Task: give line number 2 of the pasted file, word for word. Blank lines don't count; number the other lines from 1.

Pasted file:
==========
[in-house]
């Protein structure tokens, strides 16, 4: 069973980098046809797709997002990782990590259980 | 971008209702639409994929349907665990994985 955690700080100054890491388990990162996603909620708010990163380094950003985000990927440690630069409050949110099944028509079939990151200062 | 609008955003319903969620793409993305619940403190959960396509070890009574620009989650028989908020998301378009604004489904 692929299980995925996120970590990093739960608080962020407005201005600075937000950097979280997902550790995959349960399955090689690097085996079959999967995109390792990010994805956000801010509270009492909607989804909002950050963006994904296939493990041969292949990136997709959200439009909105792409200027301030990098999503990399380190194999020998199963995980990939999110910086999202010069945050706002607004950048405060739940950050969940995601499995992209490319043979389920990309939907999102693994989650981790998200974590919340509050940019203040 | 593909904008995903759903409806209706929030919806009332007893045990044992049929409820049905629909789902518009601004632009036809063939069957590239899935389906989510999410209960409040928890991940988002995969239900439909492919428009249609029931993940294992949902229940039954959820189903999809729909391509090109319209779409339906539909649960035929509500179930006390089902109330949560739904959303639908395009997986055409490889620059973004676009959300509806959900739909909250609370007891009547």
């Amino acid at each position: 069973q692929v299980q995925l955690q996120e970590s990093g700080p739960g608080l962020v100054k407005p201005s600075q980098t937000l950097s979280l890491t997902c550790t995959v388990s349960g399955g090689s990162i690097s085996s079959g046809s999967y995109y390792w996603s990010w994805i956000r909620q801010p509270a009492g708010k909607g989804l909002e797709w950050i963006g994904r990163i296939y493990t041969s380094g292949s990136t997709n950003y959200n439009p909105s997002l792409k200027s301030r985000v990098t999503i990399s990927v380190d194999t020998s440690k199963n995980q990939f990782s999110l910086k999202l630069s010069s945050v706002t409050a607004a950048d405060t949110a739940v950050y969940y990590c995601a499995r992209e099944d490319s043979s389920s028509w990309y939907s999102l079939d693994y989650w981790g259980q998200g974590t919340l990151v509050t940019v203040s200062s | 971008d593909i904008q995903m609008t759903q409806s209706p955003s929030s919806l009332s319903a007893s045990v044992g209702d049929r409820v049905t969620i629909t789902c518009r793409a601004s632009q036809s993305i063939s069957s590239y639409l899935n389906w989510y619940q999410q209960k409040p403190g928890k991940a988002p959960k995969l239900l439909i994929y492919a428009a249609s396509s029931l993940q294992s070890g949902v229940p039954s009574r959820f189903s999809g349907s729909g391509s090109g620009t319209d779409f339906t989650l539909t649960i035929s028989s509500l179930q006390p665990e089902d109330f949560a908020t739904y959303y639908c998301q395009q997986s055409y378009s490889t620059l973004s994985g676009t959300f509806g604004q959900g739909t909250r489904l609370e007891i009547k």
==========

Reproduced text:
């Protein structure tokens, strides 16, 4: 069973980098046809797709997002990782990590259980 | 971008209702639409994929349907665990994985 955690700080100054890491388990990162996603909620708010990163380094950003985000990927440690630069409050949110099944028509079939990151200062 | 609008955003319903969620793409993305619940403190959960396509070890009574620009989650028989908020998301378009604004489904 692929299980995925996120970590990093739960608080962020407005201005600075937000950097979280997902550790995959349960399955090689690097085996079959999967995109390792990010994805956000801010509270009492909607989804909002950050963006994904296939493990041969292949990136997709959200439009909105792409200027301030990098999503990399380190194999020998199963995980990939999110910086999202010069945050706002607004950048405060739940950050969940995601499995992209490319043979389920990309939907999102693994989650981790998200974590919340509050940019203040 | 593909904008995903759903409806209706929030919806009332007893045990044992049929409820049905629909789902518009601004632009036809063939069957590239899935389906989510999410209960409040928890991940988002995969239900439909492919428009249609029931993940294992949902229940039954959820189903999809729909391509090109319209779409339906539909649960035929509500179930006390089902109330949560739904959303639908395009997986055409490889620059973004676009959300509806959900739909909250609370007891009547």